(Reporting by Julio-Cesar Chavez in El Paso, Texas; Additional reporting by Sharay Angulo in Mexico City; Editing by Peter Cooney and Stephen Coates)

Trump seen leaning hard on new Homeland Security chief over border

FILE PHOTO: U.S. Customs and Border Protection Commissioner Kevin K. McAleenan speaks about the impact of the dramatic increase in illegal crossings that continue to occur along the Southwest during a news conference, in El Paso, Texas March 27, 2019. REUTERS/Jose Luis Gonzalez/File Photo

By Yeganeh Torbati and Jeff Mason

WASHINGTON (Reuters) – President Donald Trump’s new acting chief of Homeland Security will be under pressure to implement legally dubious solutions to an influx of migrants at the U.S.-Mexico border – policies that his predecessor either could not, or would not, deliver.

Kevin McAleenan, presently commissioner of U.S. Customs and Border Protection (CBP), will be the fourth person to helm the agency under Trump. He takes over as U.S. border officials estimated that 100,000 migrants were apprehended at the southern border in March, the highest level in a decade.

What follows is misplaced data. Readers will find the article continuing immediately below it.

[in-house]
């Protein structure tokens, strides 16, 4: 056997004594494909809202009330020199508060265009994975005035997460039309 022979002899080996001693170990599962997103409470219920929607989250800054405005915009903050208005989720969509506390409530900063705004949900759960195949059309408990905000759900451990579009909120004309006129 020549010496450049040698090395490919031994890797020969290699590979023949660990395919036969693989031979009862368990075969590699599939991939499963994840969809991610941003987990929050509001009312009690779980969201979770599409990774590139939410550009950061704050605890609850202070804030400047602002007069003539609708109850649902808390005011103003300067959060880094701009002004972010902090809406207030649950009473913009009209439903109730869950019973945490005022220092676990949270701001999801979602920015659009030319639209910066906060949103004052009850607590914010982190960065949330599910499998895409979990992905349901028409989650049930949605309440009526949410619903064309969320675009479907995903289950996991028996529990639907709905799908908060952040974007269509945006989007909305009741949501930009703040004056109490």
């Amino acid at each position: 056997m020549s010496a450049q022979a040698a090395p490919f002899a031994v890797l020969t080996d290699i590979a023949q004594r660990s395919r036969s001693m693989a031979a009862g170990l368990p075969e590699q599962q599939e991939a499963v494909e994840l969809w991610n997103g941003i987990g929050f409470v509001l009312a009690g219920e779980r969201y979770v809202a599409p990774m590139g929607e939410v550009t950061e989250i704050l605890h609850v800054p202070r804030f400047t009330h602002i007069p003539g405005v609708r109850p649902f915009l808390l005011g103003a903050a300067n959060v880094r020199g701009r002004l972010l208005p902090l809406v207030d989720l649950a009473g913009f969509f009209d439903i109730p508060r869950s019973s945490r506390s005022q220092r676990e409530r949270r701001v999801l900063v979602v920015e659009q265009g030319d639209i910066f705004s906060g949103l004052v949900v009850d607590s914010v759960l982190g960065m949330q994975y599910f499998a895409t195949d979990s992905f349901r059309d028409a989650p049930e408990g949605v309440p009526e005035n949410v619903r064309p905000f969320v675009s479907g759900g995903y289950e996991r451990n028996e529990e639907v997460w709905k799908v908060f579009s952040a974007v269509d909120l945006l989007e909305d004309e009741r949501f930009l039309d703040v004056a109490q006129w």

The president, who made immigration a key campaign theme, has grown increasingly frustrated with his officials, even as they have implemented aggressive policies to limit immigration.

Immigration experts say Trump lately has called for policies that would violate U.S. laws, international agreements and court settlements or require U.S. Congress to pass major legislation.

On Friday, he called for Congress to “get rid of the whole asylum system” and get rid of immigration judges, and criticized a long-standing federal court decree mandating certain standards of care for migrant children.